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    Default Re: Deities Divorced From Alignment

    In the beginning there was nothing, and from nothing everything came. One could call this nothingness, chaos, void, or whatever one wishes, and each term would be as meaningless as any other. One would have an easier time describing an octopus to a mountaintop shepherd: we lack the capacity to understand what existed before. Call it possibility, in that all things could have come of it, but the act of creation excluded an infinity of possible outcomes and every subsequent act similarly excludes an unknown and uknowable infinity of possibilities.

    The event which marks the beginning of what is knowable is the coming into being of Time. Time created limits that did not exist before. Some say that Time is the Father of Creation, but it must be recalled that Time is also the destroyer of all things.

    It is not known if the other Primordial Beings came into existence with Time, as a consequence of Time, or were created by Time. Many of these are destroyed now, or were gone for unknown reasons when the beings we know as Gods began to come into existence. Among the ones we know are the titans of the elements and of the energies. These beings have little or nothing to do with humans, and though we may be aware of them, the most powerful mortal is less than a flea to the might of these beings.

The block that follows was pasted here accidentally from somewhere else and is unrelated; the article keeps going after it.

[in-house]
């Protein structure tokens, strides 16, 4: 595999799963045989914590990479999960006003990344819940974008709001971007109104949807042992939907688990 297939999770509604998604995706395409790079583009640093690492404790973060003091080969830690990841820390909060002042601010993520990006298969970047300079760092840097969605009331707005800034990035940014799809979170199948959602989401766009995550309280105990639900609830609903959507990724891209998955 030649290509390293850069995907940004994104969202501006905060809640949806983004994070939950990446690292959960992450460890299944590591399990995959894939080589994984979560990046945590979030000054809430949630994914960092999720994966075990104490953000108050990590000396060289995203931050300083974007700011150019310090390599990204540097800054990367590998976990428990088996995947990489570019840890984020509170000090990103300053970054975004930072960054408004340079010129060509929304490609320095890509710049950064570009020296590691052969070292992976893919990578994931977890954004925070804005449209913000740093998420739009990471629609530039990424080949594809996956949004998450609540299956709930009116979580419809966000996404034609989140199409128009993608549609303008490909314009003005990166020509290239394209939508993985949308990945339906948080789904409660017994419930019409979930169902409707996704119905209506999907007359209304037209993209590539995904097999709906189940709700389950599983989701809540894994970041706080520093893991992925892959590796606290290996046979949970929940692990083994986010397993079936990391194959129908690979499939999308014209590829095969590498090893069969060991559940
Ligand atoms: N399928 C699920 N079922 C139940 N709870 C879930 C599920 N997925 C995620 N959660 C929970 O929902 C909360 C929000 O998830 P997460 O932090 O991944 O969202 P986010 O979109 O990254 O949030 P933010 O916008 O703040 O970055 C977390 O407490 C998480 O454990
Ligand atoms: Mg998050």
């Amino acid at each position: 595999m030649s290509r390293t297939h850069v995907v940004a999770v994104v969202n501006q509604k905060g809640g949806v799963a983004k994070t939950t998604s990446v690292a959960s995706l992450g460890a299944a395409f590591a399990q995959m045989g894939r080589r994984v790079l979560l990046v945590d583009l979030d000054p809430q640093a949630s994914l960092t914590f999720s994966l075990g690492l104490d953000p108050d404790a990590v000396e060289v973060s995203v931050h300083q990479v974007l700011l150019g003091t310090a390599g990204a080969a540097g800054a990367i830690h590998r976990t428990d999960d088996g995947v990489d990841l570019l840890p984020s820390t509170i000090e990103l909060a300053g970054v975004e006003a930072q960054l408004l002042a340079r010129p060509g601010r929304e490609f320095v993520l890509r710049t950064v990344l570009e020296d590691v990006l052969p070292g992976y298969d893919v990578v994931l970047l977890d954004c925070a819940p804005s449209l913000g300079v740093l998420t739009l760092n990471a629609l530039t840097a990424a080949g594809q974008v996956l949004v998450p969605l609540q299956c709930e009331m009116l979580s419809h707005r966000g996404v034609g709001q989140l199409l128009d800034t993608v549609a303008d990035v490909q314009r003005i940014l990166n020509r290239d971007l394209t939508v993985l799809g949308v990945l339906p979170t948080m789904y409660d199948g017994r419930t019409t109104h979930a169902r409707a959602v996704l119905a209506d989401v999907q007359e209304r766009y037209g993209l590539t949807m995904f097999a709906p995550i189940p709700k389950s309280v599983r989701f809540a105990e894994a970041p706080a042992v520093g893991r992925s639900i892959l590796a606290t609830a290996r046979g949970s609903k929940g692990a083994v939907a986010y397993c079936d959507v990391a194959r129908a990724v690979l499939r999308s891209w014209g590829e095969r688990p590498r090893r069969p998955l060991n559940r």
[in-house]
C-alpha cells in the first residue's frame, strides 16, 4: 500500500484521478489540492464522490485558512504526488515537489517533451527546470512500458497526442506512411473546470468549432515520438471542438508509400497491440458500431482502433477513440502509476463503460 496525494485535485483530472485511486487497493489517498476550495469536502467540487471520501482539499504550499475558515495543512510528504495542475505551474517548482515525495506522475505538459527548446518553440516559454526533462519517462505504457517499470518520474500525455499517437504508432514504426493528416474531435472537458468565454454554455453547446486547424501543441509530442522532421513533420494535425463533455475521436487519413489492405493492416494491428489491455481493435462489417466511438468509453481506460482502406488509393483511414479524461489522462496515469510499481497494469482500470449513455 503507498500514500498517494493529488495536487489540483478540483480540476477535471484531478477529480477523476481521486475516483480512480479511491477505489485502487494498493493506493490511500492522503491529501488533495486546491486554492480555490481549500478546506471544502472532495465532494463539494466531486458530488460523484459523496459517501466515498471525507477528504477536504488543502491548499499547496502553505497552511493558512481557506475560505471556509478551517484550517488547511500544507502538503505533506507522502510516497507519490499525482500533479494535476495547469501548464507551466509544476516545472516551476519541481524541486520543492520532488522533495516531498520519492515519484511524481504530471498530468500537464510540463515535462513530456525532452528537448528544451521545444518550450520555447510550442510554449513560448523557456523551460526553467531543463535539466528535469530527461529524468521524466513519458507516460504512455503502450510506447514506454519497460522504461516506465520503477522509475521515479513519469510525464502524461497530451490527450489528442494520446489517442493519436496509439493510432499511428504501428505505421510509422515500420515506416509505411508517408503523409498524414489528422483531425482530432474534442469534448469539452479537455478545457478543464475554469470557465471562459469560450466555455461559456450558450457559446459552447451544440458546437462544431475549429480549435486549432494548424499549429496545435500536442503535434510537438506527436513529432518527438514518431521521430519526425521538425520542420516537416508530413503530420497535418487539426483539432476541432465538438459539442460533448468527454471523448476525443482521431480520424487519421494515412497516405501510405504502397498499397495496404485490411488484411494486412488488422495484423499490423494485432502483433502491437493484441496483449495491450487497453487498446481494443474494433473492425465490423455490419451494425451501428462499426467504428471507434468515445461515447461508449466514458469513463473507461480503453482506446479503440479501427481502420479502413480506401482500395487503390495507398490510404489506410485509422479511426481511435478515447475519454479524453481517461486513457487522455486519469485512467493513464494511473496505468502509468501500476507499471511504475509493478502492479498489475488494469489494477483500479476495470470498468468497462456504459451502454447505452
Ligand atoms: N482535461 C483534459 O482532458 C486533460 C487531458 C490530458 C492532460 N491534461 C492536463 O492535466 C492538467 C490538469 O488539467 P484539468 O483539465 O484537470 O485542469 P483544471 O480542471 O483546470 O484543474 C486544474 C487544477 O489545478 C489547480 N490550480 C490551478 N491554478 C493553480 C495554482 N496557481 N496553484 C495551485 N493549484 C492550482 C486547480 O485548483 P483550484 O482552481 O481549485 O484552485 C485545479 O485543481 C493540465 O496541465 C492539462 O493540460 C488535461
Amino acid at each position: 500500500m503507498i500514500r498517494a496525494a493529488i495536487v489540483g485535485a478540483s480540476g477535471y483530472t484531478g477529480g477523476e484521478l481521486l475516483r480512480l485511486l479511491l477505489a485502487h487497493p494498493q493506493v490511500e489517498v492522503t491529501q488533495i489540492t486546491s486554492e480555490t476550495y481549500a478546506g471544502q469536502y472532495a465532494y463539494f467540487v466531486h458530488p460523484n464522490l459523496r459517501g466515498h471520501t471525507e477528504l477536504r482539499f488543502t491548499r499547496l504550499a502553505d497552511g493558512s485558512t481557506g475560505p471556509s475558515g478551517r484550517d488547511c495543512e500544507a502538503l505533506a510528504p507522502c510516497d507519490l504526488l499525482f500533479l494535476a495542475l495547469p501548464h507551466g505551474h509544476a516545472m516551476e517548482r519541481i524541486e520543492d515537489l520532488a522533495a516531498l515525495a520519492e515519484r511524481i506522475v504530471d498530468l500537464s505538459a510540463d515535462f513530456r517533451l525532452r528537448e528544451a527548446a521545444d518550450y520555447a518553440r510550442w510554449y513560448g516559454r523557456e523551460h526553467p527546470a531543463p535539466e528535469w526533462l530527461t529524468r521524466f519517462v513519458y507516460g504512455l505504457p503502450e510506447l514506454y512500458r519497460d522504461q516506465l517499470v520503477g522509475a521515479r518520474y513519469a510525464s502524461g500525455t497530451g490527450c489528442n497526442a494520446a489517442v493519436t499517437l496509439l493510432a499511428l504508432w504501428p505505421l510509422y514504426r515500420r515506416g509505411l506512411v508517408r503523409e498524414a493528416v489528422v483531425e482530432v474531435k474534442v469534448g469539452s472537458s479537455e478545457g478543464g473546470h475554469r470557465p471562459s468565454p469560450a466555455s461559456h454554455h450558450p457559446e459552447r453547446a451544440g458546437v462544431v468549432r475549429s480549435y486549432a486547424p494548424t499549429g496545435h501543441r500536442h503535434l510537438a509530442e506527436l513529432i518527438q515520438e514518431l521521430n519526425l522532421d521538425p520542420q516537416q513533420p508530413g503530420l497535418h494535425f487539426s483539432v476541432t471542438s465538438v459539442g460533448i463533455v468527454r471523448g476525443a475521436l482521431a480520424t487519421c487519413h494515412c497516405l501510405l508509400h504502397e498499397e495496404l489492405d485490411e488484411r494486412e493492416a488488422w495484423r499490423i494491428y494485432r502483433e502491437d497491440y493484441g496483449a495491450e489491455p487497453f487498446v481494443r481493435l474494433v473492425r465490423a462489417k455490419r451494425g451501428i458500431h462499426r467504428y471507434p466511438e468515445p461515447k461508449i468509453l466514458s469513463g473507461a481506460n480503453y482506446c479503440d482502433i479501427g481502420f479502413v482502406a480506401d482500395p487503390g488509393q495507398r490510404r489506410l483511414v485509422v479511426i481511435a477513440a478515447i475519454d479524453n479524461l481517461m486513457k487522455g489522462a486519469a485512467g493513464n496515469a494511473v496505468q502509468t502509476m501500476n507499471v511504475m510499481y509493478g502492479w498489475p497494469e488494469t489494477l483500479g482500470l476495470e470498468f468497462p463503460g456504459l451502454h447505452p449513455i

A titan held the power of life, and so began to create the living world. But life was a trap, and the creator discovered too late that to be alive was to court death. Now Autu rules the Plains of Itilia and the Dungeons of the Judged: the only member of the elder beings to regularly have any intercourse at all with mortals.

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    Default Re: Deities Divorced From Alignment

    I second Eberron. The setting, at least in third edition, allows you to make a cleric of an entire pantheon.4

    That said, I can't really think of examples of generalist priests. ANy priest I can think of is usually specialized on serving one good, even if they might also pray to others.
    Last edited by Eldan; 2021-04-01 at 02:41 PM.
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    Librarian in the Playground Moderator
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    Default Re: Deities Divorced From Alignment

    Quote Originally Posted by Eldan View Post
    I second Eberron. The setting, at least in third edition, allows you to make a cleric of an entire pantheon.4